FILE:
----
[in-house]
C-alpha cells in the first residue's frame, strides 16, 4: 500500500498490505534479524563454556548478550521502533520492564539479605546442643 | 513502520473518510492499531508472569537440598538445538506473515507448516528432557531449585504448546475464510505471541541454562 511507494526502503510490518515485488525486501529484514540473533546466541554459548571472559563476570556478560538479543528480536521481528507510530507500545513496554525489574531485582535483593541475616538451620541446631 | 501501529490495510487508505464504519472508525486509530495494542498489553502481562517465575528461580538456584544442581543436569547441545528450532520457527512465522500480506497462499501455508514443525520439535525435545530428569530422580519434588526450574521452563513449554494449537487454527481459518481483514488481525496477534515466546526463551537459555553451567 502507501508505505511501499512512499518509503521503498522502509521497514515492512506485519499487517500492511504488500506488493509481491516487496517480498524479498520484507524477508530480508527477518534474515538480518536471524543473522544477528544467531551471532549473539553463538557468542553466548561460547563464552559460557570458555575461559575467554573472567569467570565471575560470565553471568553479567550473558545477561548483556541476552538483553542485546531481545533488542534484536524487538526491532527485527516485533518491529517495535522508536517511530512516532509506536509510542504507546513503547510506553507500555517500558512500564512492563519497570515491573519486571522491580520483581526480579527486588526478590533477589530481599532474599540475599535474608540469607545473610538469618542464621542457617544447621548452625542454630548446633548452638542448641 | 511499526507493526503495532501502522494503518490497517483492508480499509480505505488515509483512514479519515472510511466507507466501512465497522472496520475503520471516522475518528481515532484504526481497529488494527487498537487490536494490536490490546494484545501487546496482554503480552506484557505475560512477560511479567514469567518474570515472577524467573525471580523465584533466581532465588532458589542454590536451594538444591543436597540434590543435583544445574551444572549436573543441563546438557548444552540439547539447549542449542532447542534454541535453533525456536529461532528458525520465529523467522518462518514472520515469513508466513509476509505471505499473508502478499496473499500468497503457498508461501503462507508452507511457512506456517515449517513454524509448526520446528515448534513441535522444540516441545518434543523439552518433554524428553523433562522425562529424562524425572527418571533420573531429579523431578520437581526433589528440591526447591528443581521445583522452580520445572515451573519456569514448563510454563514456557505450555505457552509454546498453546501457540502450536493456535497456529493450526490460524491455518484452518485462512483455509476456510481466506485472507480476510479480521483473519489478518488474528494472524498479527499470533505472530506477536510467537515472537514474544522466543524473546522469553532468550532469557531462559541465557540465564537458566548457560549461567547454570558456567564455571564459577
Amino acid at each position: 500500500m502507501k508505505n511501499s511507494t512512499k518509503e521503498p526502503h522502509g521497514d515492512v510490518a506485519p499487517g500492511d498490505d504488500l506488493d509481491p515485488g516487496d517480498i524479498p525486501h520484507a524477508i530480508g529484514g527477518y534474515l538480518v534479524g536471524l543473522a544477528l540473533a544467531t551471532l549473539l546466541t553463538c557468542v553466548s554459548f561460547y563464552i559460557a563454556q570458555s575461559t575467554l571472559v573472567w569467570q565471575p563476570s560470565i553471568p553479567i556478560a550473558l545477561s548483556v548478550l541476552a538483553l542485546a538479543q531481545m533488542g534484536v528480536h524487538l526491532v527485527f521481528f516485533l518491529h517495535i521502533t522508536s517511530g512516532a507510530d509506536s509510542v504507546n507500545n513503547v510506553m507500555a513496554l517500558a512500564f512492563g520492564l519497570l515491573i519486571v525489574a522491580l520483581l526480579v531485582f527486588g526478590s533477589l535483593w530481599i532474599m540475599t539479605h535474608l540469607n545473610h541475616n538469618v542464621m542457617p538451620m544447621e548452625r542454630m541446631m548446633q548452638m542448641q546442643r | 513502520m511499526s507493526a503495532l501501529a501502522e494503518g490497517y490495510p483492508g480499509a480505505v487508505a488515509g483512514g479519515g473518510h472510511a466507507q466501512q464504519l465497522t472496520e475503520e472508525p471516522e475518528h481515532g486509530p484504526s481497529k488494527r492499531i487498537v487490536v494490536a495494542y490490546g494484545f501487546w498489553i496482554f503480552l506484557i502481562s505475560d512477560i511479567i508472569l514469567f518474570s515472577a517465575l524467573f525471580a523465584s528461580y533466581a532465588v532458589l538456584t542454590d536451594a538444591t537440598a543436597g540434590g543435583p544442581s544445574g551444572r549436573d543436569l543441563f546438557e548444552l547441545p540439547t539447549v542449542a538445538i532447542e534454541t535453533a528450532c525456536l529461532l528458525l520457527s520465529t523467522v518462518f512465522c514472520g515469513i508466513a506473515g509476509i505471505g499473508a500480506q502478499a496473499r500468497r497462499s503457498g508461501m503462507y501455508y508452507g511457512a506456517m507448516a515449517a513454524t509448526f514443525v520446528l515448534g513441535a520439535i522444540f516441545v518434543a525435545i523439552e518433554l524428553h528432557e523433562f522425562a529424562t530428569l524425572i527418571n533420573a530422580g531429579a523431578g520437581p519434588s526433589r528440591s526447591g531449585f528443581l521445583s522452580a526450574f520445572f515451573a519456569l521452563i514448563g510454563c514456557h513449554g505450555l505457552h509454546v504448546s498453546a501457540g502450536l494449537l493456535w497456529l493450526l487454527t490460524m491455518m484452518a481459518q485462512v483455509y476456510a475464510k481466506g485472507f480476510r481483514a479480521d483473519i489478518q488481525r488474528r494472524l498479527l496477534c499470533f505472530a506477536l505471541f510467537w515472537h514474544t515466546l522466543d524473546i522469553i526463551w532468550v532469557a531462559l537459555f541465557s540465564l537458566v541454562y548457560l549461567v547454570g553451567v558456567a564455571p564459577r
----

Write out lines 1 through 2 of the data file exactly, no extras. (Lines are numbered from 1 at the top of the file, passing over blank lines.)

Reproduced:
[in-house]
C-alpha cells in the first residue's frame, strides 16, 4: 500500500498490505534479524563454556548478550521502533520492564539479605546442643 | 513502520473518510492499531508472569537440598538445538506473515507448516528432557531449585504448546475464510505471541541454562 511507494526502503510490518515485488525486501529484514540473533546466541554459548571472559563476570556478560538479543528480536521481528507510530507500545513496554525489574531485582535483593541475616538451620541446631 | 501501529490495510487508505464504519472508525486509530495494542498489553502481562517465575528461580538456584544442581543436569547441545528450532520457527512465522500480506497462499501455508514443525520439535525435545530428569530422580519434588526450574521452563513449554494449537487454527481459518481483514488481525496477534515466546526463551537459555553451567 502507501508505505511501499512512499518509503521503498522502509521497514515492512506485519499487517500492511504488500506488493509481491516487496517480498524479498520484507524477508530480508527477518534474515538480518536471524543473522544477528544467531551471532549473539553463538557468542553466548561460547563464552559460557570458555575461559575467554573472567569467570565471575560470565553471568553479567550473558545477561548483556541476552538483553542485546531481545533488542534484536524487538526491532527485527516485533518491529517495535522508536517511530512516532509506536509510542504507546513503547510506553507500555517500558512500564512492563519497570515491573519486571522491580520483581526480579527486588526478590533477589530481599532474599540475599535474608540469607545473610538469618542464621542457617544447621548452625542454630548446633548452638542448641 | 511499526507493526503495532501502522494503518490497517483492508480499509480505505488515509483512514479519515472510511466507507466501512465497522472496520475503520471516522475518528481515532484504526481497529488494527487498537487490536494490536490490546494484545501487546496482554503480552506484557505475560512477560511479567514469567518474570515472577524467573525471580523465584533466581532465588532458589542454590536451594538444591543436597540434590543435583544445574551444572549436573543441563546438557548444552540439547539447549542449542532447542534454541535453533525456536529461532528458525520465529523467522518462518514472520515469513508466513509476509505471505499473508502478499496473499500468497503457498508461501503462507508452507511457512506456517515449517513454524509448526520446528515448534513441535522444540516441545518434543523439552518433554524428553523433562522425562529424562524425572527418571533420573531429579523431578520437581526433589528440591526447591528443581521445583522452580520445572515451573519456569514448563510454563514456557505450555505457552509454546498453546501457540502450536493456535497456529493450526490460524491455518484452518485462512483455509476456510481466506485472507480476510479480521483473519489478518488474528494472524498479527499470533505472530506477536510467537515472537514474544522466543524473546522469553532468550532469557531462559541465557540465564537458566548457560549461567547454570558456567564455571564459577